Thursday, February 24, 2011

Meet my First Guest Blogger: Joyce Hostetter

Many of you know that ever since the Lord brought Joyce Hostetter and I together four years ago at Mid-South Reading and Writing Institute, we've collaborated together in several different ways. We've co-taught at NWRESA and  NCAIS; we've co-presented  "Is there a Children's Book in You?" three times at NCCAT and are about to teach there once again as well as at NCRA. Of yes, and we publish Talking Story together. By now, you'd think we were joined by the hip and were tired of each other! But instead, we constantly learn from one another; right now she is teaching me how to use OneNote and I am teaching her about wikis.

Sometimes we pose for silly pictures together,



and sometimes we get silly when we meet at Panera Bread for lunch.



But, we're always happy to promote each other's books.



And now we're going to be guest bloggers on each other's blogs! So, without further ado, here is Joyce's first guest blog --which I hope you enjoy as much as I did!

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February is almost over and I've done nothing to acknowledge African-American History Month. I've hardly blogged at all, actually, but still - what kind of excuse is that?


This morning, my friend, Carol Baldwin unwittingly inspired me. She'd driven to Chapel Hill last night to see Alvin Ailey American Dance Theater live performance, Revelations. On her way home today, she called with all sorts of superlatives about the performance - "incredibly strong, controlled, liquid, amazing use of space". And more!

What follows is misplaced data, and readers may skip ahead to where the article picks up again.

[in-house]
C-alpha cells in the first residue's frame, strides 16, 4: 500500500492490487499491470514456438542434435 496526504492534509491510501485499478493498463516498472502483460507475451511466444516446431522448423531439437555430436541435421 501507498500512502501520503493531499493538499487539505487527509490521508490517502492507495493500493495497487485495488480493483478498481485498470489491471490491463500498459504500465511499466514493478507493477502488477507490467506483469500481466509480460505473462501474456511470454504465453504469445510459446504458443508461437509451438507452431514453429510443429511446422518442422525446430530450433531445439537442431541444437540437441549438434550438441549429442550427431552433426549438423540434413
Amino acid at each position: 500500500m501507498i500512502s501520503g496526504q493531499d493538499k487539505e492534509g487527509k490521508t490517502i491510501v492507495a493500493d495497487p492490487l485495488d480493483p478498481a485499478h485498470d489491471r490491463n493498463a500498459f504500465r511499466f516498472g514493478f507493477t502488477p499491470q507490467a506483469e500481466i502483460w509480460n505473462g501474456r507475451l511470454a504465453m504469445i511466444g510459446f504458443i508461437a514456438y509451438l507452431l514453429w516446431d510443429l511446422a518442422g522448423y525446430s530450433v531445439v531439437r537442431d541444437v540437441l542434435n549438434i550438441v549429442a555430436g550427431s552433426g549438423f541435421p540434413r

So naturally I scurried around to the video sites to get a feel for what I'd missed. Please watch this at full screen! It's not the same as a live performance but it will take you way beyond this tiny box of images.


Celebrating Revelations at 50 Film from AlvinAileyAmericanDanceTheater on Vimeo.

Since FIX ME JESUS is one of my favorite spirituals, I can't help but share it here.









Want to know more? View a timeline of Alvin Ailey American Dance Theater History.


Tuesday, February 22, 2011

The Rise of the Young Adult Novel- YA Literature Panel Discussion

Tracey Adams, Beth Revis, Snow Wildsmith, Lois Moss, Carrie Ryan

Hosted by the newly formed chapter of the Women's National Book Association, last week's YA Literature panel packed in a lively group of young adult and middle grade writers. The panel was ably moderated by Snow Wildsmith, former teen librarian, writer, and book reviewer; her questions about writing and the business of writing kept the panelists busy. Here are some highlights of the evening:
  • How important are social networking sites? Panelists agreed that there are pro's and con's of maintaining a web presence. Tracey Adams of Adams Literary commented that when a new author contacts her, she is interested in seeing who they are friends with on Facebook. But ultimately, "All that matters is having a good book," she said. Carrie Ryan, author of  the trilogy, The Forest of Hands and Teeth, The Dead Tossed Waves, and The Dark and Hollow Places acknowledged that there were occasions when she spent too much time on social networking sites. "The best thing to do is to write your next book," she advised writers. But, the panelists agreed that teens enjoy connecting with their favorite authors and getting to know them through their blogs and websites.
  • What are agents and publishers looking for? Although historical fiction (my favorite genre!) was not at the top of the Teens Top 10 Trends in 2010, I was encouraged to hear that "a good book finds its home--no matter what." Dystopian fiction, which secured the number one spot in 2010, apparently is now declining on publishers' wish lists.
  • Why do you write for kids? Carrie Ryan eloquently answered this with, "Someone out there is now a reader because he liked my book."
  • What is the best book jacket idea to hit area bookstores? Beth Revis's publisher (Penguin) had the ingenious idea of making Across the Universe's book jacket reversible. One side appeals to girls (you have one guess to figure out what was depicted) and one to boys.